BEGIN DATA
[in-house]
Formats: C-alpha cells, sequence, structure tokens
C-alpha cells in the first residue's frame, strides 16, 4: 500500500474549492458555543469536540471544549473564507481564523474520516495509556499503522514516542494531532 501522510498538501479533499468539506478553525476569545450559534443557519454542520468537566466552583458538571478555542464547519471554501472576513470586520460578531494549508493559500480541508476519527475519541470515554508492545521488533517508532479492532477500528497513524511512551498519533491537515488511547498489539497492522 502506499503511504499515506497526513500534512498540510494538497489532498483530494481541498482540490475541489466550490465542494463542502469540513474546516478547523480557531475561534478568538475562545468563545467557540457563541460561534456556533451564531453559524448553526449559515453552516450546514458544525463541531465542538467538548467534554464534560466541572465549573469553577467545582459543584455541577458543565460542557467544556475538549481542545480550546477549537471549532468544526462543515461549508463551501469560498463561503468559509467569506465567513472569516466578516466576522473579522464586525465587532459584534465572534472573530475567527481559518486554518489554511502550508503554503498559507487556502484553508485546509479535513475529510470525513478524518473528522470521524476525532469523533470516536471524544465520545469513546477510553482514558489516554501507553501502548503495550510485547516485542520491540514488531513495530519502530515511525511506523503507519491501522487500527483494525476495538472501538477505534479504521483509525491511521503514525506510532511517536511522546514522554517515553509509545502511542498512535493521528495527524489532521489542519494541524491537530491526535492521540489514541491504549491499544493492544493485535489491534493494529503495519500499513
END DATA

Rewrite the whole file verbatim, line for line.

[in-house]
Formats: C-alpha cells, sequence, structure tokens
C-alpha cells in the first residue's frame, strides 16, 4: 500500500474549492458555543469536540471544549473564507481564523474520516495509556499503522514516542494531532 501522510498538501479533499468539506478553525476569545450559534443557519454542520468537566466552583458538571478555542464547519471554501472576513470586520460578531494549508493559500480541508476519527475519541470515554508492545521488533517508532479492532477500528497513524511512551498519533491537515488511547498489539497492522 502506499503511504499515506497526513500534512498540510494538497489532498483530494481541498482540490475541489466550490465542494463542502469540513474546516478547523480557531475561534478568538475562545468563545467557540457563541460561534456556533451564531453559524448553526449559515453552516450546514458544525463541531465542538467538548467534554464534560466541572465549573469553577467545582459543584455541577458543565460542557467544556475538549481542545480550546477549537471549532468544526462543515461549508463551501469560498463561503468559509467569506465567513472569516466578516466576522473579522464586525465587532459584534465572534472573530475567527481559518486554518489554511502550508503554503498559507487556502484553508485546509479535513475529510470525513478524518473528522470521524476525532469523533470516536471524544465520545469513546477510553482514558489516554501507553501502548503495550510485547516485542520491540514488531513495530519502530515511525511506523503507519491501522487500527483494525476495538472501538477505534479504521483509525491511521503514525506510532511517536511522546514522554517515553509509545502511542498512535493521528495527524489532521489542519494541524491537530491526535492521540489514541491504549491499544493492544493485535489491534493494529503495519500499513